The overarching goal of the project is to improve the well-being of individuals in MUCs by adopting technologies enabling the users to provide personalized interventions to community members or patients and potential patients in MUCs. To achieve this goal, we used a mixed-methods approach to perform stakeholder analysis and design a novel IT system, called imHealthy. The imHealthy system is designed to collect and integrate multidimensional data on well-being from multiple sources and perform statistical analysis and modeling, in order to generate quantitative and solid well-being assessment results. Personalized interventions can then be recommended by caregivers (e.g., clinicians) and delivered to people in MUCs. These personalized interventions may include clinical and behavioral healthcare, housing, job training, community activities, resilience training, educational workshops, and exercise programs. The imHealthy system will make it possible to perform a comprehensive well-being assessment on many people in MUCs easily. One can also perform this assessment multiple times over a period of time and observe changes in people’s well-being over time, and thereby determine the effectiveness of the personalized interventions administered to this population.

The specific tasks to create this imHealthy system include the following:

  1. Develop a well-being questionnaire that can be delivered via a mobile app;
  2. Customize an existing open-source electronic health record (EHR) for the ambulatory clinic setting;
  3. Develop an assessment algorithm that integrates and analyzes data from multiple sources;
  4. Provide assessment results and personalized intervention recommendations to caregivers via a web portal; and
  5. Facilitate the engagement of researchers in multiple disciplines, as well as graduate students, for the betterment of the imHealthy system.

 

Multidisciplinary Approach

To foster adoption, acceptance, and usability of the imHealthy system, a multidisciplinary research team was recruited in April 2015 and consisted of industry researchers, clinicians, and faculty and students with backgrounds in psychology, psychiatry, medicine, epidemiology, occupational therapy, health information management (HIM), information sciences (IS), computer science, statistics, social work, theology, and management. Each member of the research team was engaged in the design, implementation, and evaluation of the health IT system, contributing specialized knowledge and discipline-specific competencies and skills. Students contributed to the implementation of the imHealthy system. All researchers, clinicians, and faculty members of the team provided extensive mentoring and guidance for the students. Table 1 shows the roles and responsibilities that were agreed upon by and for each discipline on the research team.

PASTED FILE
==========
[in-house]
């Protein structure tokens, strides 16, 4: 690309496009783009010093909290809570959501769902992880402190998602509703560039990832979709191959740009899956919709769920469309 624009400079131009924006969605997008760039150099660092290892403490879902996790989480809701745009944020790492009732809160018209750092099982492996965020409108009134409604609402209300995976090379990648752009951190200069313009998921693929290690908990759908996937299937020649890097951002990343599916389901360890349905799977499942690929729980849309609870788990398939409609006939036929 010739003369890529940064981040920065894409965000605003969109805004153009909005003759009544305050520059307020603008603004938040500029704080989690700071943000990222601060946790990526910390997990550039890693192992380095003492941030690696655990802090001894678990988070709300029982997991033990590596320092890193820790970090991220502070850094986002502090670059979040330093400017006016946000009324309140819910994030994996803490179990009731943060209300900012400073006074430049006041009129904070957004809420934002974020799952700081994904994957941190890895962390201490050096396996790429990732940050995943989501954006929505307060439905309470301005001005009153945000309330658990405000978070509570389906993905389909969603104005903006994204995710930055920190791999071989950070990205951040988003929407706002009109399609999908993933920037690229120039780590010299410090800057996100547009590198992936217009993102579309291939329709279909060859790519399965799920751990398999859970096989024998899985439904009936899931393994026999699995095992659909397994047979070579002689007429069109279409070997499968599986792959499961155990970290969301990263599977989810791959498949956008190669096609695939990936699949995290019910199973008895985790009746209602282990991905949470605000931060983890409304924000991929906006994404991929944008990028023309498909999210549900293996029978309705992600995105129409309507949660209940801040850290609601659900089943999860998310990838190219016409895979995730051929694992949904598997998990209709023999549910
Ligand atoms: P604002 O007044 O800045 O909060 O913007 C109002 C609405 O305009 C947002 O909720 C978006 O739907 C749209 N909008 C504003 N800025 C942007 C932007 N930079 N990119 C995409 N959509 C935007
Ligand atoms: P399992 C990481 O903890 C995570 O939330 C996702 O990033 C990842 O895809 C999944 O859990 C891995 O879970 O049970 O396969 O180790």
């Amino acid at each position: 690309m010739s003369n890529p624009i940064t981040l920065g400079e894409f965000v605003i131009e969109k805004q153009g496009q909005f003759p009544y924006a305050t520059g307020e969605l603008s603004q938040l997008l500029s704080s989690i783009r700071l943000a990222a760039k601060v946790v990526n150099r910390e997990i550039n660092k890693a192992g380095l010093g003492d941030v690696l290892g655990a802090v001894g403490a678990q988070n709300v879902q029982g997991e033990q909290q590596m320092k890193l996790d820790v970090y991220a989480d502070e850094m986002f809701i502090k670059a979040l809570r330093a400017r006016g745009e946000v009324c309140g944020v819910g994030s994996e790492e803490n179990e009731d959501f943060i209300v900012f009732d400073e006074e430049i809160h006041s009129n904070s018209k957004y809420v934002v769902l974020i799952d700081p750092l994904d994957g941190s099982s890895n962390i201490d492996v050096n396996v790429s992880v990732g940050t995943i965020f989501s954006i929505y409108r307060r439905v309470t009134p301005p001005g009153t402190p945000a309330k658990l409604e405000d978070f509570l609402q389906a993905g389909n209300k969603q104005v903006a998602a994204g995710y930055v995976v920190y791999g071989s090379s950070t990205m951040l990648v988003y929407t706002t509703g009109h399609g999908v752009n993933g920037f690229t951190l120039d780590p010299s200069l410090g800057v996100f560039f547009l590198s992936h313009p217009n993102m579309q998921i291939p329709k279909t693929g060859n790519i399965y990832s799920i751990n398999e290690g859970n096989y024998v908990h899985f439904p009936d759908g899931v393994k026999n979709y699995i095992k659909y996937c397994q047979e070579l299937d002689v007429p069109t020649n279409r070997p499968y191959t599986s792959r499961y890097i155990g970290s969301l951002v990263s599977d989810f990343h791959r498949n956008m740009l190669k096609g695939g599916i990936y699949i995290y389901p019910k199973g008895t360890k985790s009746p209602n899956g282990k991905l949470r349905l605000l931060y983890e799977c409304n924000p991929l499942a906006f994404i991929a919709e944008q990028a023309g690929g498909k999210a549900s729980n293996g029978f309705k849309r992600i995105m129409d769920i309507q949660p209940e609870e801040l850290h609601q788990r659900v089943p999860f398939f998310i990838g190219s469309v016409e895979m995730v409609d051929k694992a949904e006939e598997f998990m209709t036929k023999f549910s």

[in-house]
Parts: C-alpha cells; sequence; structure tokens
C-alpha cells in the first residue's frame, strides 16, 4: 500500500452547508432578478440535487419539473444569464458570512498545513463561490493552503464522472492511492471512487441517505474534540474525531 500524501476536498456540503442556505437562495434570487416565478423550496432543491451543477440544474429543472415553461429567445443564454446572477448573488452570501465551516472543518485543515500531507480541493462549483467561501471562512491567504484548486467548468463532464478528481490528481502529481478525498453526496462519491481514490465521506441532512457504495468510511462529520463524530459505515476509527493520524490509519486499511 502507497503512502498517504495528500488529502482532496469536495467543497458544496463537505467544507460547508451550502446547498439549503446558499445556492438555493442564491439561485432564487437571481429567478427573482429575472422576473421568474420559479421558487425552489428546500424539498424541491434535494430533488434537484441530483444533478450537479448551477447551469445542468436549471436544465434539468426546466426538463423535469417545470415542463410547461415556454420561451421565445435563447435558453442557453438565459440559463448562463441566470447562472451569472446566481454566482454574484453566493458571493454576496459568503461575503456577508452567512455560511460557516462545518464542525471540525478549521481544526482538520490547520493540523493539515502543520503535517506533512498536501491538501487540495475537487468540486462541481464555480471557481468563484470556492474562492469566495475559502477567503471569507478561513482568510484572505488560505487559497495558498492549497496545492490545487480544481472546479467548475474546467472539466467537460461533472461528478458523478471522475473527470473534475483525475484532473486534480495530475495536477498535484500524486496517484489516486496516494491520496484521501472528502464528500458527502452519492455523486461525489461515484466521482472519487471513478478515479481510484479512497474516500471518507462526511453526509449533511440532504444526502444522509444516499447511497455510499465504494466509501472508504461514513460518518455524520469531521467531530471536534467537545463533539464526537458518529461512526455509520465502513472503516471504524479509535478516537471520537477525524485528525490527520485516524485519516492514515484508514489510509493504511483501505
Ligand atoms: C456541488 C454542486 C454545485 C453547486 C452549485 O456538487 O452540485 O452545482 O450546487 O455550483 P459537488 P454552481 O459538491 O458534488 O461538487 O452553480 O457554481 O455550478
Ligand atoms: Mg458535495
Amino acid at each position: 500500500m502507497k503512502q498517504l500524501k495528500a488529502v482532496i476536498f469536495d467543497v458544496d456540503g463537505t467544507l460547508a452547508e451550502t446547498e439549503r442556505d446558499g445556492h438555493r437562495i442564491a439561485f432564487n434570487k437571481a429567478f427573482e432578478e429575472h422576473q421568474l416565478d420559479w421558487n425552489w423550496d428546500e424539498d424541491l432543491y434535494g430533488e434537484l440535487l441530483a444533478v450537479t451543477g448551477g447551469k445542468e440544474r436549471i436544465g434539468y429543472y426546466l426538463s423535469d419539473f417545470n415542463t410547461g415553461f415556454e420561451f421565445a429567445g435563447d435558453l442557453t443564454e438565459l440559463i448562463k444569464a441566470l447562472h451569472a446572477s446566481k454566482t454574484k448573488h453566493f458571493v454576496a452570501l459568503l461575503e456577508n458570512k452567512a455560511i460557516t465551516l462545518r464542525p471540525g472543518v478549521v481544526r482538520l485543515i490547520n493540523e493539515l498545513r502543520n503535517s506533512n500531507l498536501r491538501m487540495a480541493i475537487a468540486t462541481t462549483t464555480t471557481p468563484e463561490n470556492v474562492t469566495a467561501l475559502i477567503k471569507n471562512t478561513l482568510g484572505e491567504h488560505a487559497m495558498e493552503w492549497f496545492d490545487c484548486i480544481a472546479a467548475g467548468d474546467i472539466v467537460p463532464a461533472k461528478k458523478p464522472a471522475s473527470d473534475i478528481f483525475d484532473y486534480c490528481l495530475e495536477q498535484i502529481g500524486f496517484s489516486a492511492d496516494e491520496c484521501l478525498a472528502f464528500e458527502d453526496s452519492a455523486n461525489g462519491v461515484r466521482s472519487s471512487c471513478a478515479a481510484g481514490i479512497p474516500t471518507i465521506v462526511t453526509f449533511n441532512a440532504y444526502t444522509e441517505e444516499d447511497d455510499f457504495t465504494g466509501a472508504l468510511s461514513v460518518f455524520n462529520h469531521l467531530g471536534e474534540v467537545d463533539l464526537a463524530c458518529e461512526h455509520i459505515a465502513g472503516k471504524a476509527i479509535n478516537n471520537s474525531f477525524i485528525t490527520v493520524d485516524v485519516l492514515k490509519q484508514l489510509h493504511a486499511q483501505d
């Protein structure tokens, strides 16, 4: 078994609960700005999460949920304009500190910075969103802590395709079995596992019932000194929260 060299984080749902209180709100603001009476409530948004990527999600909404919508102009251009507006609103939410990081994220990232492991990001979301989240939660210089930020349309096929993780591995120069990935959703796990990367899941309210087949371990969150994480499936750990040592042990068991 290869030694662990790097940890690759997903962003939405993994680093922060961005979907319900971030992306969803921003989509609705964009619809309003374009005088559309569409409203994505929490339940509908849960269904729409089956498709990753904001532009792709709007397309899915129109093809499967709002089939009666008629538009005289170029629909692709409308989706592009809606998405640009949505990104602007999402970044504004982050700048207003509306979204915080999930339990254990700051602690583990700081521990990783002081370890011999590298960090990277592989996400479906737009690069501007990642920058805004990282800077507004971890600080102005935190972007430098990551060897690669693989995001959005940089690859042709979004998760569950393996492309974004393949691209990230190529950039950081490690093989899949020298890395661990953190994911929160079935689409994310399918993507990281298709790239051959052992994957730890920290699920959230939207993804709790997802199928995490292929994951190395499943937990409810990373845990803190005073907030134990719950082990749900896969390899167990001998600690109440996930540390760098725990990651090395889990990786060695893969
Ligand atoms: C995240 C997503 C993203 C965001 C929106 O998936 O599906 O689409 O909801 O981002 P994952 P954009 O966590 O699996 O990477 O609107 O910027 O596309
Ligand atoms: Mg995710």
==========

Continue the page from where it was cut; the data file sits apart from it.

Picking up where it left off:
The collaborative and participatory team agreed that each discipline would take the lead for each of the domains and agreed upon the areas of responsibility. This arrangement required commitment to weekly meetings, as well as to the inclusion of community members, because we recognized that no one discipline or stakeholder could achieve the desired outcomes alone. All disciplines were needed, engaged, and recognized equally.

Examples of collaborative research deliverables included new features for the open-source EHR to meet the needs of the MUC in a free clinic atmosphere, the mobile app for administering the wellness questionnaire, and a prototype web portal. So far, we have developed critical components of the imHealthy system (mobile app, comprehensive well-being scale, customized EHR, and a prototype of the web portal), engaging a multitude of disciplines and stakeholders and at the same time providing a wealth of knowledge and real-world problems for the students so that they will be able to use this experience when they graduate and work in their respective fields.